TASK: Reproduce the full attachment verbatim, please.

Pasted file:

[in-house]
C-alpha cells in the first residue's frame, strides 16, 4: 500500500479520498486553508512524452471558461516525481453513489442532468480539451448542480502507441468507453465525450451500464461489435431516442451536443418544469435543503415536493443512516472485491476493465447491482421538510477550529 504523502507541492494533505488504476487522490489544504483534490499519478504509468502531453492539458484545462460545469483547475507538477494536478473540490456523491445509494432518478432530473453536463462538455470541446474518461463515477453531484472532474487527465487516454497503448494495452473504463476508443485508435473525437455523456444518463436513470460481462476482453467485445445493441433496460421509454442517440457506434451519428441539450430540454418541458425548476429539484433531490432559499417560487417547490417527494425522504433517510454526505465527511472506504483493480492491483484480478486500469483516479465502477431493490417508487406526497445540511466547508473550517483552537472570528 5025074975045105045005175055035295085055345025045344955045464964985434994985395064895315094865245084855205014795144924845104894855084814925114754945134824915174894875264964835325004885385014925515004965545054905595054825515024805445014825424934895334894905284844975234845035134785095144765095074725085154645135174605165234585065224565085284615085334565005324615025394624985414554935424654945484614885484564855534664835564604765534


[in-house]
C-alpha cells in the first residue's frame, strides 16, 4: 500500500479520498486553508512524452471558461516525481453513489442532468480539451448542480502507441468507453465525450451500464461489435431516442451536443418544469435543503415536493443512516472485491476493465447491482421538510477550529 504523502507541492494533505488504476487522490489544504483534490499519478504509468502531453492539458484545462460545469483547475507538477494536478473540490456523491445509494432518478432530473453536463462538455470541446474518461463515477453531484472532474487527465487516454497503448494495452473504463476508443485508435473525437455523456444518463436513470460481462476482453467485445445493441433496460421509454442517440457506434451519428441539450430540454418541458425548476429539484433531490432559499417560487417547490417527494425522504433517510454526505465527511472506504483493480492491483484480478486500469483516479465502477431493490417508487406526497445540511466547508473550517483552537472570528 5025074975045105045005175055035295085055345025045344955045464964985434994985395064895315094865245084855205014795144924845104894855084814925114754945134824915174894875264964835325004885385014925515004965545054905595054825515024805445014825424934895334894905284844975234845035134785095144765095074725085154645135174605165234585065224565085284615085334565005324615025394624985414554935424654945484614885484564855534664835564604765534